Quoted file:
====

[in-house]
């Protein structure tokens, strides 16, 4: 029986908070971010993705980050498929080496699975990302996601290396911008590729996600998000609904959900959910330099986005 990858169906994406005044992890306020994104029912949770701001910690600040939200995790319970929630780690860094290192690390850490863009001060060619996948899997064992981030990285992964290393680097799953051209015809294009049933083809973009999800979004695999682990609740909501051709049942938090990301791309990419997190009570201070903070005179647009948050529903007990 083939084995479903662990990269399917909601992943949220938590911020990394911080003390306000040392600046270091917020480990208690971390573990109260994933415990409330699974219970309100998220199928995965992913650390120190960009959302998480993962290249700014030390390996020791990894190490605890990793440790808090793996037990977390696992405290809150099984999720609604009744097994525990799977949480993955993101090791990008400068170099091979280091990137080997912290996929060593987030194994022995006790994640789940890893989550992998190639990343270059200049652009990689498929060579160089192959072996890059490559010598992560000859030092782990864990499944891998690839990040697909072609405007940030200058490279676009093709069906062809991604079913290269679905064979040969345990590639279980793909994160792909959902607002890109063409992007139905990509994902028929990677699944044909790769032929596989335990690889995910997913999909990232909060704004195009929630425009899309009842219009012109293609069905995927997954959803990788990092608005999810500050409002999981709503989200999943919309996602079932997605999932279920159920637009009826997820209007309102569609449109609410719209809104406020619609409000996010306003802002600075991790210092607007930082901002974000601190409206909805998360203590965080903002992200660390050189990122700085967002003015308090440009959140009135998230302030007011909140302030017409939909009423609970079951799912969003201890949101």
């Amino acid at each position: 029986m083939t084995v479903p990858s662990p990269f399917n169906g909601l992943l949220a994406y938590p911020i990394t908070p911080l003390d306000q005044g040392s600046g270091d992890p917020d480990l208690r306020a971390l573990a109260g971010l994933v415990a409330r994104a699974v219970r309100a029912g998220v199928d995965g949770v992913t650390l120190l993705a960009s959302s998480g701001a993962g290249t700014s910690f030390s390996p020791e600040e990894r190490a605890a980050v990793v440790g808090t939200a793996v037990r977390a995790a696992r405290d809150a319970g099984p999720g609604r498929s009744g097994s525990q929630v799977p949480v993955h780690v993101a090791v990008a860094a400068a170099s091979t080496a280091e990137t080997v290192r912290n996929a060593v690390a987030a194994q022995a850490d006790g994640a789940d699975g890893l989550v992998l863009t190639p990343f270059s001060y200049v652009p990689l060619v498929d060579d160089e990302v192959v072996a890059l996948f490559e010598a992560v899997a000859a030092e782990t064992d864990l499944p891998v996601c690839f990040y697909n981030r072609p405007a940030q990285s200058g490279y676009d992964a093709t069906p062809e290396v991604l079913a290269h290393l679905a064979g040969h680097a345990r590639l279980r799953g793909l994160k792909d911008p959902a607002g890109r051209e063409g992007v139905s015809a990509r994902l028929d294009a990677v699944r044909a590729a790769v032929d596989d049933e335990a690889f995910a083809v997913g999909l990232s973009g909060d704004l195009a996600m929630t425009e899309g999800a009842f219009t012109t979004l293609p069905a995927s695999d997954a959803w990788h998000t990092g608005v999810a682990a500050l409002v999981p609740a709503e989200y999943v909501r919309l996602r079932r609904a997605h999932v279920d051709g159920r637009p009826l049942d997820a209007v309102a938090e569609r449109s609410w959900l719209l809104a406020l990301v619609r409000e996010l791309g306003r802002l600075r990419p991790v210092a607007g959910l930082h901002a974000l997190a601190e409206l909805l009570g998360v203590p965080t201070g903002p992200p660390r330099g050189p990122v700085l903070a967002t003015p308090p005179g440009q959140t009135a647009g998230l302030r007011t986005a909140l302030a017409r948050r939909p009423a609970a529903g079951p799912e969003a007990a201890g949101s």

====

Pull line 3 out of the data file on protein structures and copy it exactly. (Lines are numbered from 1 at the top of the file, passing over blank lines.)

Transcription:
């Amino acid at each position: 029986m083939t084995v479903p990858s662990p990269f399917n169906g909601l992943l949220a994406y938590p911020i990394t908070p911080l003390d306000q005044g040392s600046g270091d992890p917020d480990l208690r306020a971390l573990a109260g971010l994933v415990a409330r994104a699974v219970r309100a029912g998220v199928d995965g949770v992913t650390l120190l993705a960009s959302s998480g701001a993962g290249t700014s910690f030390s390996p020791e600040e990894r190490a605890a980050v990793v440790g808090t939200a793996v037990r977390a995790a696992r405290d809150a319970g099984p999720g609604r498929s009744g097994s525990q929630v799977p949480v993955h780690v993101a090791v990008a860094a400068a170099s091979t080496a280091e990137t080997v290192r912290n996929a060593v690390a987030a194994q022995a850490d006790g994640a789940d699975g890893l989550v992998l863009t190639p990343f270059s001060y200049v652009p990689l060619v498929d060579d160089e990302v192959v072996a890059l996948f490559e010598a992560v899997a000859a030092e782990t064992d864990l499944p891998v996601c690839f990040y697909n981030r072609p405007a940030q990285s200058g490279y676009d992964a093709t069906p062809e290396v991604l079913a290269h290393l679905a064979g040969h680097a345990r590639l279980r799953g793909l994160k792909d911008p959902a607002g890109r051209e063409g992007v139905s015809a990509r994902l028929d294009a990677v699944r044909a590729a790769v032929d596989d049933e335990a690889f995910a083809v997913g999909l990232s973009g909060d704004l195009a996600m929630t425009e899309g999800a009842f219009t012109t979004l293609p069905a995927s695999d997954a959803w990788h998000t990092g608005v999810a682990a500050l409002v999981p609740a709503e989200y999943v909501r919309l996602r079932r609904a997605h999932v279920d051709g159920r637009p009826l049942d997820a209007v309102a938090e569609r449109s609410w959900l719209l809104a406020l990301v619609r409000e996010l791309g306003r802002l600075r990419p991790v210092a607007g959910l930082h901002a974000l997190a601190e409206l909805l009570g998360v203590p965080t201070g903002p992200p660390r330099g050189p990122v700085l903070a967002t003015p308090p005179g440009q959140t009135a647009g998230l302030r007011t986005a909140l302030a017409r948050r939909p009423a609970a529903g079951p799912e969003a007990a201890g949101s």